Green-energy costs trim manufacturing output in Ontario

Nov. 6, 2017
Green energy, the official antidote for global warming, is curing Ontario of factory work.

Green energy, the official antidote for global warming, is curing Ontario of factory work.

The province began phasing out coal-fired generation of electrical power in 2005 and enacted a green-energy law in 2009.

During 2005-15, says a report published by the Fraser Institute, manufacturing output fell by 18% and employment by 28%.

Between 2010 and 2016, notes the study by Ross McKitrick and Elmira Aliakbari, electricity costs for small industrial consumers in Ottawa rose by 50% and in Toronto by 48%. Meanwhile, the average cost in the rest of Canada increased by 15%.

The pattern was similar for large industrial users.

Manufacturing and employment slump for reasons other than electricity rates, of course- a recession beginning in 2008, for example.

But Ontario hasn't recovered nearly to the extents other provinces have.

"We estimate that about two thirds of the lost manufacturing jobs from 2008 to 2015 in Ontario's manufacturing sector were likely attributable to rising electricity prices," McKitrick and Aliakbari write. "Taking the provincial government's green energy job creation claims at face value, we nonetheless estimate that Ontario lost between 1.8 and 3.6 permanent manufacturing jobs for every permanent new job created under the green-energy initiative since 2008."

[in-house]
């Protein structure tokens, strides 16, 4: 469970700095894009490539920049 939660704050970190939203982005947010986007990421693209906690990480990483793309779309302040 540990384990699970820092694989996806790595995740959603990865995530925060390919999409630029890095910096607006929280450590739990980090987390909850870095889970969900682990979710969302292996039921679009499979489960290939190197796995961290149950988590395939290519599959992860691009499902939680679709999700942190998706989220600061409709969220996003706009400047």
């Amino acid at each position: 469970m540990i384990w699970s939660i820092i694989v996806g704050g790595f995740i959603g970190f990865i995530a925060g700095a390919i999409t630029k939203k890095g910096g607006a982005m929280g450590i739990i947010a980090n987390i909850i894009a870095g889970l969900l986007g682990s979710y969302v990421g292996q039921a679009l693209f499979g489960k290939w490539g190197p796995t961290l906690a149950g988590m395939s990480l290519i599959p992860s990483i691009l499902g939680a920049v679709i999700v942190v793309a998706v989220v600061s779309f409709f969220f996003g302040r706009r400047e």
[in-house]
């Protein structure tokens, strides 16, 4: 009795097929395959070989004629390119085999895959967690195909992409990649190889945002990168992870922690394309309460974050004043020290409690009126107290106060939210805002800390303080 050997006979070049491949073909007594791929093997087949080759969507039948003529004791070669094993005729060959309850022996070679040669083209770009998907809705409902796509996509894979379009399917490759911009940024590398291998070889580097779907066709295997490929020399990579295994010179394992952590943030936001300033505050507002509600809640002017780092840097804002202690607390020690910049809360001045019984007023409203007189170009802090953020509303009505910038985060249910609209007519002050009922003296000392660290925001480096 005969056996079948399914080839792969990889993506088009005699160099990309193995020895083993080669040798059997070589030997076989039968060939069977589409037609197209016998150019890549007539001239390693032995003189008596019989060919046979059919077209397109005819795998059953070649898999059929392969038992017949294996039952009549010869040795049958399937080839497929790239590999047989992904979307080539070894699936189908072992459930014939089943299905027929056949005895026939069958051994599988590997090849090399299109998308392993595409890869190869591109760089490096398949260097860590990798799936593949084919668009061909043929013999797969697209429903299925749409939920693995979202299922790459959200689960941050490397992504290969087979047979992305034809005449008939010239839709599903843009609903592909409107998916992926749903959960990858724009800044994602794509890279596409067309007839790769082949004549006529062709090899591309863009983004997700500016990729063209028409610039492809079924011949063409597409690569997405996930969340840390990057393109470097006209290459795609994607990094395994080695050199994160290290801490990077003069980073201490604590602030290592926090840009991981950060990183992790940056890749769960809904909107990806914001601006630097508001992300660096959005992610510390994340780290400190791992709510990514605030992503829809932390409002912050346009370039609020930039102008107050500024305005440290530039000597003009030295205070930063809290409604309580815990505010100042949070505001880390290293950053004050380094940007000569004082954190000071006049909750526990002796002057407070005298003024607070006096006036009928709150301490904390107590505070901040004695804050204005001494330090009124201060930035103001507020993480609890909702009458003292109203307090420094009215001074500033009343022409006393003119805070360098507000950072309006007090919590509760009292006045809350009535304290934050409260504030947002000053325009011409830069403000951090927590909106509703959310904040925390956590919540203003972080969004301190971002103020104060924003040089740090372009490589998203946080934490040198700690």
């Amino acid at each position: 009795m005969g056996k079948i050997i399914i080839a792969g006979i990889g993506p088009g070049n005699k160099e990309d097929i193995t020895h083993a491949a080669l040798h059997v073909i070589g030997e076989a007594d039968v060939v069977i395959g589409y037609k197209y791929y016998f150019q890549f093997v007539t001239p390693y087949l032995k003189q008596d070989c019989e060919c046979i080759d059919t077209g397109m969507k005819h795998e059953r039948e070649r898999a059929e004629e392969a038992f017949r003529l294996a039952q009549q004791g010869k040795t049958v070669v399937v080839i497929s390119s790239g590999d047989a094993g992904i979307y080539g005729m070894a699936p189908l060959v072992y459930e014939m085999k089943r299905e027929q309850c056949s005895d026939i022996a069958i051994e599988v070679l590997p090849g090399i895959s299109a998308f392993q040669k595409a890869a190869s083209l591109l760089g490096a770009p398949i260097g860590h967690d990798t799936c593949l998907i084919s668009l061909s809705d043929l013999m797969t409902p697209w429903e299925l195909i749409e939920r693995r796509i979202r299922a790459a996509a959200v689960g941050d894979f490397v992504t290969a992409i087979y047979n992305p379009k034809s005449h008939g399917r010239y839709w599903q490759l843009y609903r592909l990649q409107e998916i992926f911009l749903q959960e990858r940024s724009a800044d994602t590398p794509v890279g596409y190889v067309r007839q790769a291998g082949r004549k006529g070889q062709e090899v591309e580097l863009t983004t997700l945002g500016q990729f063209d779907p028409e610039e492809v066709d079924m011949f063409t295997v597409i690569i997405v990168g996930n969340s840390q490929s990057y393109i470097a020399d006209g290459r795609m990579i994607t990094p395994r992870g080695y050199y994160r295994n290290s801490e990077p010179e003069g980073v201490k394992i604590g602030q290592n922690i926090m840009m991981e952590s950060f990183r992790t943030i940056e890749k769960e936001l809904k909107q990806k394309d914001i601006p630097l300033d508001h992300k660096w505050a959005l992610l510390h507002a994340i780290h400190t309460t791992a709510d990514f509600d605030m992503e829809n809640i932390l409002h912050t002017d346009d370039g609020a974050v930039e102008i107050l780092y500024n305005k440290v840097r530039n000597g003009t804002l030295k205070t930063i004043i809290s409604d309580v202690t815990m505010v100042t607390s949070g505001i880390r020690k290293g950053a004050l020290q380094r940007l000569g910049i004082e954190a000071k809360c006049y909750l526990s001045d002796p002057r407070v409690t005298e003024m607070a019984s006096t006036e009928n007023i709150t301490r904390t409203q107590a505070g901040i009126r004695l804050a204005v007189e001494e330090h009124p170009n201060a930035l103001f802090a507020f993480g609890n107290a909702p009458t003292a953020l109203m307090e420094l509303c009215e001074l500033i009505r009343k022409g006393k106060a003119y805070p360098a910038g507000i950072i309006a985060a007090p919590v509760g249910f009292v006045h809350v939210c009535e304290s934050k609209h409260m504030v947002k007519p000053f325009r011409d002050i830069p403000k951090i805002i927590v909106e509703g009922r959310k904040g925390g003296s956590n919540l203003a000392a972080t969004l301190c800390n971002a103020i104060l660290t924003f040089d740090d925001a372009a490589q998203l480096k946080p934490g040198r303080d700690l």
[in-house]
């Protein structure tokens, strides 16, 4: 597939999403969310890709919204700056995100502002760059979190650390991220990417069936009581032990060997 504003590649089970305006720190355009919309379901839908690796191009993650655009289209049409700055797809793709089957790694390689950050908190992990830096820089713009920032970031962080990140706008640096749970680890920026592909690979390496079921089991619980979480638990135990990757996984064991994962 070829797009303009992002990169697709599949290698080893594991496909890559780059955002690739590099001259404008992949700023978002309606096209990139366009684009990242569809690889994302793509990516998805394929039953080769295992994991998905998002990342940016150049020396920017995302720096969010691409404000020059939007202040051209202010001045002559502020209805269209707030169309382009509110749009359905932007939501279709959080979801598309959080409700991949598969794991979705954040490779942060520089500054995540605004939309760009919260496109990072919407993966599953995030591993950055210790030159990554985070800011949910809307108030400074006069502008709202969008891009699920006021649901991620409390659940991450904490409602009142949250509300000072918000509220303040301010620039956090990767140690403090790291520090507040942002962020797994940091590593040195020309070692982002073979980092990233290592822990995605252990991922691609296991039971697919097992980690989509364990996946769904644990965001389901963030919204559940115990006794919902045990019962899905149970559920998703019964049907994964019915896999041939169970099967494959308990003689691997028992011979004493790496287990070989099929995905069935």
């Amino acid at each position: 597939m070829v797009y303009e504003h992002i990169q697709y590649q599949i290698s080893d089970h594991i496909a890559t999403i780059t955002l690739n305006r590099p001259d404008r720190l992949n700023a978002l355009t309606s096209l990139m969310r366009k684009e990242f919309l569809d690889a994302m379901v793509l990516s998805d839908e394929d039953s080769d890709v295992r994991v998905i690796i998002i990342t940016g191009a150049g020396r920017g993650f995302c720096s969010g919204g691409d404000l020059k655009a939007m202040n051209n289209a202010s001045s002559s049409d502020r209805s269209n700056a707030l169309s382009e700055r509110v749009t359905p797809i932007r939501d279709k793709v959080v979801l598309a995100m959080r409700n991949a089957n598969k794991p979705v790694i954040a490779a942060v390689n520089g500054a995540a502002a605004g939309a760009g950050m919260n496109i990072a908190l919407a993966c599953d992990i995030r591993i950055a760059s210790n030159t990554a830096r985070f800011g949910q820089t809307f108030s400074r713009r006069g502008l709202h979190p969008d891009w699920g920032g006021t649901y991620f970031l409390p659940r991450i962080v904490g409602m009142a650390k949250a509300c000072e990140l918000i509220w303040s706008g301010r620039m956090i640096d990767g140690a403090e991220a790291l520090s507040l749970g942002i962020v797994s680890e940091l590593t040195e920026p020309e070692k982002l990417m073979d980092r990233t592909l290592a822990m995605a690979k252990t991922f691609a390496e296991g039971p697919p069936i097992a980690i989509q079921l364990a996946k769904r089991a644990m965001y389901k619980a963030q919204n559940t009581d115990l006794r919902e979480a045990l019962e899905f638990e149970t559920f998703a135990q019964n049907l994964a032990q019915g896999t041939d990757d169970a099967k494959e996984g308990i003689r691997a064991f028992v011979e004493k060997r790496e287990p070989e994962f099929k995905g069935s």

Ontario, traditionally Canada's manufacturing leader, accomplished all this with a feed-in tariff that guarantees above-market prices for electricity from renewable energy. It eliminated most coal-fired generation by 2014.

The deliberate replacement of affordable energy with costly forms had predictable results. "Ontario now has the highest electricity costs across all Canadian provinces and among the highest costs in North America," write the study authors.

Ontario, where manufacturing accounts for 13% of economic output and 11% of employment, must have citizens who think resisting climate change warrants these economic strains. But probably not many of them belong to the group of 75,000 Ontarians estimated to have lost factory jobs since 2008.

Indeed, a sure way to lower GHG emissions is to make people quit working. Ontario is showing the world how to do it. (From the subscription area of,